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The 15th edition of the Five Flavours Asian Film Festival will feature, for the first time, a seat reservation system at cinema screenings for holders of passes and stationary accreditations. It is important to us that we take care not to overcrowd the rooms and avoid queues at the entrance.
Only a reservation guarantees you a seat at a screening!
The reservation system is very simple and is based on similar principles as buying tickets for individual screenings - just login to your account, visit the page of the selected film and click "book". Detailed information can be found below.
Please make reservations only for the screenings you wish to attend. Reservations can be cancelled, even at the last minute - please remember this and always cancel your reservation if you cancel your screening - this will allow other viewers to use the available space.
Reservations will be possible from Tuesday, 16 November from 12:00 p.m. for all the festival's films.
Reservation of seats
for pass and accreditation holders
Tuesday, November 16, 12:00 pm
If you decide to attend a screening at the last minute or for any other reason you do not book in advance, and there are seats available in the auditorium, your booking will be made "automatically" at the entrance to the auditorium after scanning your pass.
For most of the screenings there will be free seats before the show itself. However, please pay special attention to the screenings of Wong Kar Wai's works and the screenings of those films that we only show in the cinema - we expect the highest attendance at these screenings.
This year, you will also be able to use an electronic pass by presenting it to ticket takers on your phone screen.
Three generations of women in modern China. Guo, a journalist trying to write interventionist reportages under the increasing unfavorable circumstances, still living in her family home. Her daughter, entering the era of adolescence. And her mother, who makes up for the years of hardships and dysfunctional relationship in her autumn years, not missing any opportunity to criticize her adult daughter and her life choices.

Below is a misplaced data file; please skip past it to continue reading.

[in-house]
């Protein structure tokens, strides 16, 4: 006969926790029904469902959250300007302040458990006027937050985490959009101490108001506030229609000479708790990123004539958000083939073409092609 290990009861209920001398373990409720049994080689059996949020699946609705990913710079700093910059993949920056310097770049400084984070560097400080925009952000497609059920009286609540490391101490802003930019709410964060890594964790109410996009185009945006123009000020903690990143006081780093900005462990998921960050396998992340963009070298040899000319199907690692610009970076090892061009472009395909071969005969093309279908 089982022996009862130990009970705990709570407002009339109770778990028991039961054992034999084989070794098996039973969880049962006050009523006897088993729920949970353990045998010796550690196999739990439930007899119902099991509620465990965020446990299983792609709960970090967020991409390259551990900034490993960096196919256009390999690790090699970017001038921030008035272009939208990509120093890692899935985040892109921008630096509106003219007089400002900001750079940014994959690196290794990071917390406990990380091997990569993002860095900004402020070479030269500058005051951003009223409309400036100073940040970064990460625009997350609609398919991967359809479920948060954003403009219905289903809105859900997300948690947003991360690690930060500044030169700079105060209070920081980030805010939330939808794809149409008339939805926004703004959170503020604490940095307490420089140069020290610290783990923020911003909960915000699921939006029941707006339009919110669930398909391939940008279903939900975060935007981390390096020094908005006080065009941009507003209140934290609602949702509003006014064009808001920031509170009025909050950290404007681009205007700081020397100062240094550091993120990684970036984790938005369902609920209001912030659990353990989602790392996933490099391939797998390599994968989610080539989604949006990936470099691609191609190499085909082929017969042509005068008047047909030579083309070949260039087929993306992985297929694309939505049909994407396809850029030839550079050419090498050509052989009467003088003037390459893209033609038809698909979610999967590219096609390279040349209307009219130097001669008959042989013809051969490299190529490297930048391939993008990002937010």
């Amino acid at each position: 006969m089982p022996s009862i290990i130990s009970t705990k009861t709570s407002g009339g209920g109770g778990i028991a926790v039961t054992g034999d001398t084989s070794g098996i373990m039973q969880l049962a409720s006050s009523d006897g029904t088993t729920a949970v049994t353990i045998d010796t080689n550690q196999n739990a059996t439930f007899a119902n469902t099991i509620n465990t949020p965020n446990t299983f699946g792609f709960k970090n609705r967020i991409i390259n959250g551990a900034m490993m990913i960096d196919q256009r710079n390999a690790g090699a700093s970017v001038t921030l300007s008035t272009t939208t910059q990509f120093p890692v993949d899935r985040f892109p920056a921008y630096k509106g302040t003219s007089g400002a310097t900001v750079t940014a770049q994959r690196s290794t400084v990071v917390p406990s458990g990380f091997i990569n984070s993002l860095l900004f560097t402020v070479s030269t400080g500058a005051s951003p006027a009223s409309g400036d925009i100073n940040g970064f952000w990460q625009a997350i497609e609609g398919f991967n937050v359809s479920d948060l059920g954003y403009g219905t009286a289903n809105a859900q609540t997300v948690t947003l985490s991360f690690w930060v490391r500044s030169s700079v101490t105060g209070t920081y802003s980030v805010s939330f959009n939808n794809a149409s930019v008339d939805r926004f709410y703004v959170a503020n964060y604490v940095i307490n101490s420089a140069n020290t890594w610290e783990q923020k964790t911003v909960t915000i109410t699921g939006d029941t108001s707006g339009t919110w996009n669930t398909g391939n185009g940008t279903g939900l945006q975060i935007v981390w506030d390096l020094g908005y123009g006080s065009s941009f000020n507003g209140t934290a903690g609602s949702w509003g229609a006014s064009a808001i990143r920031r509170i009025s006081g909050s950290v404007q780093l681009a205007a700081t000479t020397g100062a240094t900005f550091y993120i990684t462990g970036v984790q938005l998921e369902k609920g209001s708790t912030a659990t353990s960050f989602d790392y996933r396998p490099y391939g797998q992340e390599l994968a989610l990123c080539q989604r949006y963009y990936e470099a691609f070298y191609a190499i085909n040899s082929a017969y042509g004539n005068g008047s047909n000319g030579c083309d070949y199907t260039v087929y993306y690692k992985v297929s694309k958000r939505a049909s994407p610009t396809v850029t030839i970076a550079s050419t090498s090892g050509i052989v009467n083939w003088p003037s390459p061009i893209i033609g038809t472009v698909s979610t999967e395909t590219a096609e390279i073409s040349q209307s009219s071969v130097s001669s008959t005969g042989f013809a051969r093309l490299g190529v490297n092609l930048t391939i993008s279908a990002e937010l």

A plot thick with emotion, a phenomenal psychology, and an incredibly realistic portrait of toxic bonds that cannot be broken, even though they leave deep wounds. Lina Yang, director and documentary filmmaker, has a unique talent for observation – her heroines are very ambiguous, filled with vices as well as the strength necessary to survive under adverse circumstances and to live on their own terms.
Yang puts a lot of powerful observations about intergenerational relations in modern China into the dynamic family triangle – the parents who survived the Cultural Revolution and the times of the deepest economic hardships, the generation of the 1970s and 1980s that grew up in the times of the rapid modernization, and the so-called youth of today, equipped with completely new opportunities, but also the baggage of family traumas they are not fully aware of.
Born in China in 1972, graduate of the Art Academy of the People's Liberation Army. As a dancer, she performed in theater plays and movies, including Jia Zhang-ke's "Platform." In the late 1990s, she started working as an independent documentary filmmaker. Her films, showing the changes in the Chinese society, gained acclaim at numerous festivals. In 2013, she made her first feature film "Longing for the Rain" (7th Five Flavours).